Web application servers are generally “stateless” and handle HTTP requests independently. However, it’s common for a developer to want to link requests from the same user together in a session. A simple way to achieve this is by using a cookie to identify the user and associating data to that cookie. Kitura-Session allows you to implement this flow and, as of version 3.3, you can now directly store and retrieve Codable objects. This blog will describe Kitura-Session’s new capabilities and provide an example of using sessions with a Kitura server.

Codable Kitura-Session

Previously, if you wanted to save something in a Raw routing session, you would store it as an Any. This is not type safe since you could try and save objects the would fail to be serialized as JSON. Furthermore, when you retrieve the item you have to cast it to the type you expect. With the 3.3 release of Kitura-Session, you can store and retrieve Codable objects adding type safety and removing the need for explicit casting. To demonstrate how this improves usability, we will apply these changes to the sessions example from Kitura-Sample:

    An online Bookstore

    This example simulates a website where users buy books. The user doesn’t want to have to select all their book at once so they add the book they are interested in to their shopping cart. This cart is shared between requests until the checkout. In server terms, the cart is our session, where we store the users selected Book models.

    public struct Book: Codable {
        var name: String
        var author: String
        var rating: Int   
    }
    

    Adding a book to the shopping cart

    The user wants to add a book to their cart. They do this by sending a POST request with the book’s data to the server. The server receives the request, uses cookies to identify the user and adds the book to their session.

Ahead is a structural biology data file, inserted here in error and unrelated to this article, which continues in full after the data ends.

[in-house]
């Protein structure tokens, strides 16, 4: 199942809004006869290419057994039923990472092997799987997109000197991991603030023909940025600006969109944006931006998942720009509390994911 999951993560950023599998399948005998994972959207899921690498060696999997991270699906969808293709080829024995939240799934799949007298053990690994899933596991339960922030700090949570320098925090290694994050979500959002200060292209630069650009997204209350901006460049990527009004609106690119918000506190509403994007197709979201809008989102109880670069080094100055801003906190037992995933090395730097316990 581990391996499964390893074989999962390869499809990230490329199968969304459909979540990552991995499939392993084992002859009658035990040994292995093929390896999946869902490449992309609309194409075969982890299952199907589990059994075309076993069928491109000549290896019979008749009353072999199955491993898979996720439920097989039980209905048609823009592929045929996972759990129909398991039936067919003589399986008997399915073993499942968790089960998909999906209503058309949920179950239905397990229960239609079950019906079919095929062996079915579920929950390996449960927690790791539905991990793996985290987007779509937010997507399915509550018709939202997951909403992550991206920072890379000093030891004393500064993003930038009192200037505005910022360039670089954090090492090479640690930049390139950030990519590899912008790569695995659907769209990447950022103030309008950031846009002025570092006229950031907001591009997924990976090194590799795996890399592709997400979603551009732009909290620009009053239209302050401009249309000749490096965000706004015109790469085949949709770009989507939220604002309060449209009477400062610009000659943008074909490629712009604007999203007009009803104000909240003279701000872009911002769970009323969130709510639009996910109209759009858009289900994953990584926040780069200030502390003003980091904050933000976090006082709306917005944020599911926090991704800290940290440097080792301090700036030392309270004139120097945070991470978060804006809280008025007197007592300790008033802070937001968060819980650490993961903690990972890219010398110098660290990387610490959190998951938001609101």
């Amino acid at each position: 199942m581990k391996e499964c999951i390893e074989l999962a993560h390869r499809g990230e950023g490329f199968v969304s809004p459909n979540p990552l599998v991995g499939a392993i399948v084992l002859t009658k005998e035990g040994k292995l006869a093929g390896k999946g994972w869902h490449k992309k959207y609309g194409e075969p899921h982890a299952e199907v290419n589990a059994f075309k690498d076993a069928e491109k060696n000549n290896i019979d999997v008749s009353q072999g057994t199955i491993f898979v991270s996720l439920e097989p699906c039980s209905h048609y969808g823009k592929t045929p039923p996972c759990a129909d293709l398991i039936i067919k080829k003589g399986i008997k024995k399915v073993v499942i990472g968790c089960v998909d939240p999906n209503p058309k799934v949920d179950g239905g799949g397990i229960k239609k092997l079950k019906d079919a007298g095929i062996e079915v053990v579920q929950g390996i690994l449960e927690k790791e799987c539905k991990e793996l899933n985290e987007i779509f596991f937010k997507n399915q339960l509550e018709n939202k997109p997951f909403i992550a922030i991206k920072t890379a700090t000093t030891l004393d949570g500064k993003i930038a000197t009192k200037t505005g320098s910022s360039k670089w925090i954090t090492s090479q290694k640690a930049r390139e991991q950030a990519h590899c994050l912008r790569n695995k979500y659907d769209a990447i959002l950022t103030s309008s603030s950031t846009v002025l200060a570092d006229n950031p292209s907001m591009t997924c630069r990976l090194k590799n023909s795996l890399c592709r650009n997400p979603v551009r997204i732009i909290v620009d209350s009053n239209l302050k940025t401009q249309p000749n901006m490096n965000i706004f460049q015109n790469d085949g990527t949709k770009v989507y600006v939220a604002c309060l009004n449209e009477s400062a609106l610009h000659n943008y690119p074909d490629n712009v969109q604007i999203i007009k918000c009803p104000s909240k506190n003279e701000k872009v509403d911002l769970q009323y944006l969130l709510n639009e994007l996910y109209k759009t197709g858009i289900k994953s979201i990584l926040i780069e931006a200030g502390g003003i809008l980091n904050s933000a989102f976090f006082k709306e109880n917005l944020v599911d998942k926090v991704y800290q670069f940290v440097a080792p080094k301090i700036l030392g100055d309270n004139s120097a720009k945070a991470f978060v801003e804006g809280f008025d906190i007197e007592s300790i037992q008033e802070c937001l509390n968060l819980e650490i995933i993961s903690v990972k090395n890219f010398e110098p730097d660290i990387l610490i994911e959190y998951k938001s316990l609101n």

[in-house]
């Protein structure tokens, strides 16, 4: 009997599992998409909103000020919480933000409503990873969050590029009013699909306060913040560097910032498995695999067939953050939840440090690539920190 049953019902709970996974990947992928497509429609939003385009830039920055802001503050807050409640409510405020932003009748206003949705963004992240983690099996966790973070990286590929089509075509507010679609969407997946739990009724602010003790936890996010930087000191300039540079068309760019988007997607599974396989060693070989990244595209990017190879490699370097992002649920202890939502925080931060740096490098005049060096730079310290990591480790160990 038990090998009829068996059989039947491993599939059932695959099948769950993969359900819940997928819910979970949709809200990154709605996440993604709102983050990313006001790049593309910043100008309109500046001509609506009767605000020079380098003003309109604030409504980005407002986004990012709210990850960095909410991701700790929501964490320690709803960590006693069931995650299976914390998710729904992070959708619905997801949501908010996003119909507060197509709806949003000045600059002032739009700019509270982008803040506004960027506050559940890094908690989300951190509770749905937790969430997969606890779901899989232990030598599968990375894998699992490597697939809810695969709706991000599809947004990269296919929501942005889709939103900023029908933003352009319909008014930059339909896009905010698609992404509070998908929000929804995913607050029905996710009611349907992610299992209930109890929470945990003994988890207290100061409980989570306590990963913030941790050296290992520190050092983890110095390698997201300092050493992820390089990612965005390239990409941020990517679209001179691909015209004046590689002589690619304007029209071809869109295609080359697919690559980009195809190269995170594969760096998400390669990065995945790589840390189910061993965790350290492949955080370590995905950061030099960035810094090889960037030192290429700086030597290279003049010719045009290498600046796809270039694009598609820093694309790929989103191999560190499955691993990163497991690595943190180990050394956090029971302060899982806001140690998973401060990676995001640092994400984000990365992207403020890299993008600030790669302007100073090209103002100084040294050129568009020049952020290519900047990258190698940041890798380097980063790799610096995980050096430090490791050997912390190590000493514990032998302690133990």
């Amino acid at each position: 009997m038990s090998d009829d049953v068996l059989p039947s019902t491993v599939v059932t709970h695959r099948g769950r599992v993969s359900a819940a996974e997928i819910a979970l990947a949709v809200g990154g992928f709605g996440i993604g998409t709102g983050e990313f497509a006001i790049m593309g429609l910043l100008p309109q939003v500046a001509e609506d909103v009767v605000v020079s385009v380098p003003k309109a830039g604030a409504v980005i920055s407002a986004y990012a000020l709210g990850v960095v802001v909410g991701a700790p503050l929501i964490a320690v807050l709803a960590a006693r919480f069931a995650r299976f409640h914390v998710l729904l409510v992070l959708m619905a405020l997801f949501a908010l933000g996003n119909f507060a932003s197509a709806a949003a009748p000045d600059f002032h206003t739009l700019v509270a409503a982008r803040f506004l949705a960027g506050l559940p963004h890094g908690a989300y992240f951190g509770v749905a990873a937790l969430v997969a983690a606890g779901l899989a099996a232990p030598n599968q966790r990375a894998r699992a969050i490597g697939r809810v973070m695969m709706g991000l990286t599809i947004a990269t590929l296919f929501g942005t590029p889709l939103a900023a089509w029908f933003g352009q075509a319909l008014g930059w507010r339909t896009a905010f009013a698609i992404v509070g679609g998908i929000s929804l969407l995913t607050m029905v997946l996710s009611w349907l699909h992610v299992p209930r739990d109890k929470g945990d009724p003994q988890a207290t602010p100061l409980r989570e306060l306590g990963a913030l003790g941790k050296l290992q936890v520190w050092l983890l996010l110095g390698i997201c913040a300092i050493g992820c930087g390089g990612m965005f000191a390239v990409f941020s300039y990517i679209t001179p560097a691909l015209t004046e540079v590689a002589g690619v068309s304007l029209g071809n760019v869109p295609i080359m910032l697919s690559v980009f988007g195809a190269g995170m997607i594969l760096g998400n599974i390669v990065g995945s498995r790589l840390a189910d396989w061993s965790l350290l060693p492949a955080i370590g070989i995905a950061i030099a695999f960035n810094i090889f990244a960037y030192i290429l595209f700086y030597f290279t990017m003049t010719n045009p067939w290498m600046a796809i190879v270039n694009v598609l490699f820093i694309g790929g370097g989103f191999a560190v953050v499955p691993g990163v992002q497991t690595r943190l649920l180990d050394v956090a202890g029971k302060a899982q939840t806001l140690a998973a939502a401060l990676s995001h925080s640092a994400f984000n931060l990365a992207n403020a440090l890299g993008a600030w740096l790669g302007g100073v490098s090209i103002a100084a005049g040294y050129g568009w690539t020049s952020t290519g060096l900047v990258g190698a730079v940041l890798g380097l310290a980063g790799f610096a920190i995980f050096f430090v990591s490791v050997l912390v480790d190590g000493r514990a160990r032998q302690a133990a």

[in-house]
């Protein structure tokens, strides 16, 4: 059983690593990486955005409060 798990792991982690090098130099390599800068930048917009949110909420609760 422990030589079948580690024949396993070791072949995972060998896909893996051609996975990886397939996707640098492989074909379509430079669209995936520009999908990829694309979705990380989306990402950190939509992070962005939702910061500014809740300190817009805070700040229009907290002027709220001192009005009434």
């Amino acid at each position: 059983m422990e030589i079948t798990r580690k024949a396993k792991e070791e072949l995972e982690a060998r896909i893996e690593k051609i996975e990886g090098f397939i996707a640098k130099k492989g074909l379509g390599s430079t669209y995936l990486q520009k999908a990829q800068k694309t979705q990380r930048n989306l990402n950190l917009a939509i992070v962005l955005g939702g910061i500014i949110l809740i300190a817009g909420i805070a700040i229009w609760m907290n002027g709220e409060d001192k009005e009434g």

In Kitura 3.2 this would be done as follows:

    router.post("/session") { request, response, next in
        let inputBook = try request.read(as: Book.self)
        var books = request.session?["books"] as? [[String: String]] ?? []
        let newBook: [String: String] = ["name": inputBook.name, "author": inputBook.author, "rating": String(inputBook.rating)]
        books.append(newBook)
        session["books"] = books
        response.send(inputBook)
        next()
    }
    

    In Kitura-Session 3.3, we can pass the book from the request body straight into the session:

    router.post("/session") { request, response, next in
        let inputBook = try request.read(as: Book.self)
        var books: [Book] = request.session?["books"] ?? []
        books.append(inputBook)
        session["books"] = books
        response.send(inputBook)
        next()
    }
    

    This has removed the need to convert our model into a JSON dictionary, saving us from clunky boilerplate code.

    Viewing your shopping cart

    Once the user has added a few books to their cart, they want to view all their books. The do this by sending a GET request to the server. Cookies identify the user again and all the books they previously saved in the session are returned to them.

    In Kitura 3.2 this would be done as follows:

     
    router.get("/session") { request, response, next in
        let bookData = request.session?["books"] as? [[String: String]] ?? []
        var books: [Book] = []
        for book in bookData {
            guard let bookName = book["name"],
                  let bookAuthor = book["author"],
                  let ratingString = book["rating"],
                  let bookRating = Int(ratingString)
            else { continue }
            let newBook = Book(name: bookName, author: bookAuthor, rating: bookRating)
            books.append(newBook)
        }
        response.send(books)
        next()
    }
    

    In Kitura-Session 3.3, by defining the type we expect from the session, we get our Codable model straight out of the session:

    router.get("/session") { request, response, next in
        let books: [Book] = request.session?["books"] ?? []
        response.send(books)
        next()
    }
    

    Even with a simple model, this has vastly reduced the amount of code required, added compile time safety and made our code easier to read!

Next Steps

If you would like to see this example in a Kitura server, Please check out the sessions routes in our Kitura sample app.

If you would like to know more about using Kitura-Session, check it out on GitHub.

Any questions or comments? Please join the Kitura community on Slack!



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